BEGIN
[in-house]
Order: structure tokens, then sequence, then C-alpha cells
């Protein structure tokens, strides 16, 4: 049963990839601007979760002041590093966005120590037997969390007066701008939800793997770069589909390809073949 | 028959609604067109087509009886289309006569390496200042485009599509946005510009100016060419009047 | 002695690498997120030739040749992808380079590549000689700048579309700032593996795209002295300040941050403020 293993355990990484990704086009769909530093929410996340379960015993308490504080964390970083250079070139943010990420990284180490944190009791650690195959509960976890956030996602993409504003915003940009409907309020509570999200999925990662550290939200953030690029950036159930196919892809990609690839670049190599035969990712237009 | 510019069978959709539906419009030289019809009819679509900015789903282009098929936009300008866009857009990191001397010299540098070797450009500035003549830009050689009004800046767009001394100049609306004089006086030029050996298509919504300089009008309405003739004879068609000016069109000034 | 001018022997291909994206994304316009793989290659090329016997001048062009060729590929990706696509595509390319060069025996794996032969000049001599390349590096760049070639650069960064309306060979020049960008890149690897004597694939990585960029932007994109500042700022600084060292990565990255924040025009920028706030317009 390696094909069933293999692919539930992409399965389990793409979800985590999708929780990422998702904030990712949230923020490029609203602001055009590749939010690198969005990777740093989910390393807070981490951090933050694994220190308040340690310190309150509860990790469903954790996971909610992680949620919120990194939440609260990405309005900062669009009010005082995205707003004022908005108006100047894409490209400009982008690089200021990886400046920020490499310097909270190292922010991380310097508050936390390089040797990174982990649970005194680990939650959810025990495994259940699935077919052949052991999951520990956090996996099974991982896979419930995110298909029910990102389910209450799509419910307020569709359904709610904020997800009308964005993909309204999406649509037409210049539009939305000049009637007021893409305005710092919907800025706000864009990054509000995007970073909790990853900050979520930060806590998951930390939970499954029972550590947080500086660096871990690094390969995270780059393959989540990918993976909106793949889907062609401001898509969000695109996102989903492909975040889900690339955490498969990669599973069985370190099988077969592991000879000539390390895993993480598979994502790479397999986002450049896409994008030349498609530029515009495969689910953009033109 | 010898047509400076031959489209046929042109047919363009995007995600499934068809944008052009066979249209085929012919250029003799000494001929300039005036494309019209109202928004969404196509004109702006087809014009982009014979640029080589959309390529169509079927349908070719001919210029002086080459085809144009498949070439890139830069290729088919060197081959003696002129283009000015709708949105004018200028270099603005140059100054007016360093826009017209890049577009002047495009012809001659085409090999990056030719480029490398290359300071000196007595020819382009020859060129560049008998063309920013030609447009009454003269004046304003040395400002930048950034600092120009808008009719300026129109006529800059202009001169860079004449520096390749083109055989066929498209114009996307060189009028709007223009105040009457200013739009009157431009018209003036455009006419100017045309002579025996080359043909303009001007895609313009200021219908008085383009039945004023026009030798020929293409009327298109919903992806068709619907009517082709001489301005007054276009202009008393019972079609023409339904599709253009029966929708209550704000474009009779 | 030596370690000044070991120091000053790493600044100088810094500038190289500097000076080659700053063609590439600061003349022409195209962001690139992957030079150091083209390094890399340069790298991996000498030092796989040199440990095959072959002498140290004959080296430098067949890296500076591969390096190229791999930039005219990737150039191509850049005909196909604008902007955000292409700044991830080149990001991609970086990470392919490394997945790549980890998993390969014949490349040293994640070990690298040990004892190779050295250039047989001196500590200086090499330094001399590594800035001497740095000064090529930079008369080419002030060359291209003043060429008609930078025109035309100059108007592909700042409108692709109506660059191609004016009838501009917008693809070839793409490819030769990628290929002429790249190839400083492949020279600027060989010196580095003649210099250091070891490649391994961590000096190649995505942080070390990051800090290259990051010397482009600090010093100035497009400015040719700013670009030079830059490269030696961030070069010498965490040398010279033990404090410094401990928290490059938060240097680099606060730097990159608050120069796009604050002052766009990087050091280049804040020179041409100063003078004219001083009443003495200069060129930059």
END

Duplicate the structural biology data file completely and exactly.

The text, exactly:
[in-house]
Order: structure tokens, then sequence, then C-alpha cells
């Protein structure tokens, strides 16, 4: 049963990839601007979760002041590093966005120590037997969390007066701008939800793997770069589909390809073949 | 028959609604067109087509009886289309006569390496200042485009599509946005510009100016060419009047 | 002695690498997120030739040749992808380079590549000689700048579309700032593996795209002295300040941050403020 293993355990990484990704086009769909530093929410996340379960015993308490504080964390970083250079070139943010990420990284180490944190009791650690195959509960976890956030996602993409504003915003940009409907309020509570999200999925990662550290939200953030690029950036159930196919892809990609690839670049190599035969990712237009 | 510019069978959709539906419009030289019809009819679509900015789903282009098929936009300008866009857009990191001397010299540098070797450009500035003549830009050689009004800046767009001394100049609306004089006086030029050996298509919504300089009008309405003739004879068609000016069109000034 | 001018022997291909994206994304316009793989290659090329016997001048062009060729590929990706696509595509390319060069025996794996032969000049001599390349590096760049070639650069960064309306060979020049960008890149690897004597694939990585960029932007994109500042700022600084060292990565990255924040025009920028706030317009 390696094909069933293999692919539930992409399965389990793409979800985590999708929780990422998702904030990712949230923020490029609203602001055009590749939010690198969005990777740093989910390393807070981490951090933050694994220190308040340690310190309150509860990790469903954790996971909610992680949620919120990194939440609260990405309005900062669009009010005082995205707003004022908005108006100047894409490209400009982008690089200021990886400046920020490499310097909270190292922010991380310097508050936390390089040797990174982990649970005194680990939650959810025990495994259940699935077919052949052991999951520990956090996996099974991982896979419930995110298909029910990102389910209450799509419910307020569709359904709610904020997800009308964005993909309204999406649509037409210049539009939305000049009637007021893409305005710092919907800025706000864009990054509000995007970073909790990853900050979520930060806590998951930390939970499954029972550590947080500086660096871990690094390969995270780059393959989540990918993976909106793949889907062609401001898509969000695109996102989903492909975040889900690339955490498969990669599973069985370190099988077969592991000879000539390390895993993480598979994502790479397999986002450049896409994008030349498609530029515009495969689910953009033109 | 010898047509400076031959489209046929042109047919363009995007995600499934068809944008052009066979249209085929012919250029003799000494001929300039005036494309019209109202928004969404196509004109702006087809014009982009014979640029080589959309390529169509079927349908070719001919210029002086080459085809144009498949070439890139830069290729088919060197081959003696002129283009000015709708949105004018200028270099603005140059100054007016360093826009017209890049577009002047495009012809001659085409090999990056030719480029490398290359300071000196007595020819382009020859060129560049008998063309920013030609447009009454003269004046304003040395400002930048950034600092120009808008009719300026129109006529800059202009001169860079004449520096390749083109055989066929498209114009996307060189009028709007223009105040009457200013739009009157431009018209003036455009006419100017045309002579025996080359043909303009001007895609313009200021219908008085383009039945004023026009030798020929293409009327298109919903992806068709619907009517082709001489301005007054276009202009008393019972079609023409339904599709253009029966929708209550704000474009009779 | 030596370690000044070991120091000053790493600044100088810094500038190289500097000076080659700053063609590439600061003349022409195209962001690139992957030079150091083209390094890399340069790298991996000498030092796989040199440990095959072959002498140290004959080296430098067949890296500076591969390096190229791999930039005219990737150039191509850049005909196909604008902007955000292409700044991830080149990001991609970086990470392919490394997945790549980890998993390969014949490349040293994640070990690298040990004892190779050295250039047989001196500590200086090499330094001399590594800035001497740095000064090529930079008369080419002030060359291209003043060429008609930078025109035309100059108007592909700042409108692709109506660059191609004016009838501009917008693809070839793409490819030769990628290929002429790249190839400083492949020279600027060989010196580095003649210099250091070891490649391994961590000096190649995505942080070390990051800090290259990051010397482009600090010093100035497009400015040719700013670009030079830059490269030696961030070069010498965490040398010279033990404090410094401990928290490059938060240097680099606060730097990159608050120069796009604050002052766009990087050091280049804040020179041409100063003078004219001083009443003495200069060129930059």